11 more file federal lawsuits over Waco biker shooting

Waco bikers

Only a handful of the nearly 200 people who were arrested have been indicted and none have gone to trial. (Photo: AP)

Citing a violation of civil rights, 11 people who were arrested following a shootout at the Waco Twin Peaks restaurant have filed a class action lawsuit.

The 55-page complaint was filed Tuesday by Dallas attorney Don Tittle on behalf of his clients. The defendants are named as former Waco Police Chief Brent Stroman, Waco police Detective Manuel Chavez, McLennan County District Attorney Abel Reyna, the city of Waco, McLennan County and dozens of John Does who were said to be involved in the plaintiffs’ arrests.

The plaintiffs are as follows:

  • Daryle Walker, of Franklin County, Ohio
  • Michael Woods, of Bell County, Texas
  • Don Fowler, of Ellis County, Texas
  • David Cepeda, of Bexar County, Texas
  • Kevin Rash, of McLennan County, Texas
  • Richard Kreder, of Navarro County, Texas
  • Greg Corrales, of Bexar County, Texas
  • Bobby Joe Samford, of Milam County, Texas
  • Jimmy Spencer Jr., of Montgomery County, Texas
  • Craig Rodahl, of McLennan County, Texas
  • Arley Harris III, of Bosque County, Texas

The lawsuit alleges that the constitutional rights of the plaintiffs were “trampled on” when, immediately after the 2015 shooting, they were all arrested without reason or due cause. Another federal lawsuit filed last week by Morgan English, who seeks $350 million in damages, made the same accusations.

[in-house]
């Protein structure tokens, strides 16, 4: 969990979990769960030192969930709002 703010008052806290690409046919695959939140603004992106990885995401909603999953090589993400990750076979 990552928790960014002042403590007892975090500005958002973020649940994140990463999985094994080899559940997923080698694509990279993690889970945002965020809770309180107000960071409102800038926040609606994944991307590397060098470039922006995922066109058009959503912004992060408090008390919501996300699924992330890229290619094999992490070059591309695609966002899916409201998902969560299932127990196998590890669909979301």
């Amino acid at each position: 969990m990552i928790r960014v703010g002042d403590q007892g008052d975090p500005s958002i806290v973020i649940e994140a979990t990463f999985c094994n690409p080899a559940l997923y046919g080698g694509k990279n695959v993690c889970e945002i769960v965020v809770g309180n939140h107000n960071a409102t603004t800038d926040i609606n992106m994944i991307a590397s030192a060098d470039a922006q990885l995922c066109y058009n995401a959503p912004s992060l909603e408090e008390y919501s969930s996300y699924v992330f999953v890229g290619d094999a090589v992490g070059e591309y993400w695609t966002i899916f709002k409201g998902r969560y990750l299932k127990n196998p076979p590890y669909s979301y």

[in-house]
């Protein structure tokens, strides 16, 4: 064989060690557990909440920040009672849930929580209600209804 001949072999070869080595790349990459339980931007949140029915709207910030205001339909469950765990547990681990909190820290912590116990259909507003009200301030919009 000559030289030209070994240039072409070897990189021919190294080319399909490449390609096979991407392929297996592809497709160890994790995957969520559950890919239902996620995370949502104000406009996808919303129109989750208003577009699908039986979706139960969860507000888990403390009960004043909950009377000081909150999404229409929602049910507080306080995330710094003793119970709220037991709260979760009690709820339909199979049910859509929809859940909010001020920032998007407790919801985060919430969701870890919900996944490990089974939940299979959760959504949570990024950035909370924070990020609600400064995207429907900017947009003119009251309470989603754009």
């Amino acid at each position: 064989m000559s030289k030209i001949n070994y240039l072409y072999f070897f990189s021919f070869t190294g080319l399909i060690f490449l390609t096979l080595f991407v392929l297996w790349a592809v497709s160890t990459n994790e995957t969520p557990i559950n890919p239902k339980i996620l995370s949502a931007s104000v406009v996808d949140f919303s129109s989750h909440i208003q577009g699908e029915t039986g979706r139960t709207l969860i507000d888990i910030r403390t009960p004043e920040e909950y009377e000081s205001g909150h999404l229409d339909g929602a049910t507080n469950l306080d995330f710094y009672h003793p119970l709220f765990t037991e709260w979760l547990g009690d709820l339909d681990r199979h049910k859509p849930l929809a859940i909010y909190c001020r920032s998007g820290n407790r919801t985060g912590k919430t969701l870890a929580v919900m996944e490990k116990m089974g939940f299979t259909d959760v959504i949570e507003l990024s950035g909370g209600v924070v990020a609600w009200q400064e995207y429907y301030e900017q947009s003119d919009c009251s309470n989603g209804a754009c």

Like English, the above-named individuals complained about the use of nearly 200 identical “fill-in-the-blank” arrest affidavits that followed with a massive $1 million bond per person.

After more than two weeks, the bonds were reduced and the plaintiffs released, but their cases are not closed. In fact, according to the complaint, none of the 11 individuals have been indicted, and after nearly two years, their cases have not even been presented to a grand jury.

The lawsuit claims there has been no evidence presented to indicate any wrongdoing on the plaintiffs’ parts. However, Stroman, Reyna and Chavez previously said the plaintiffs have not been absolved of criminal wrongdoing and remain ”very much under investigation.” The complaint describes those actions as a “miscarriage of justice and assault on the United States Constitution.”

Reyna did not respond to a request for comment from the Waco Tribune-Herald, but previously called English’s lawsuit ridiculous. Likewise, McLennan County Judge Scott Felton and Waco City Attorney Jennifer Richie both said they would not comment on pending litigation.

The complaint does not name a specific monetary amount sought for damages but does request a trial by jury.

To date, Tittle has filed lawsuits for a total of 31 people arrested after the Twin Peaks shooting. But Tittle said the statute of limitations ends in May, and he expects “many more suits” to be filed over the next few weeks.

Thus far, none of those involved in the 2015 incident have gone to trial. The investigation surrounding the shooting, which left nine dead and more than 20 injured, is ongoing and it remains unclear whether law enforcement or bikers fired the first shots and which of those shots were fatal.

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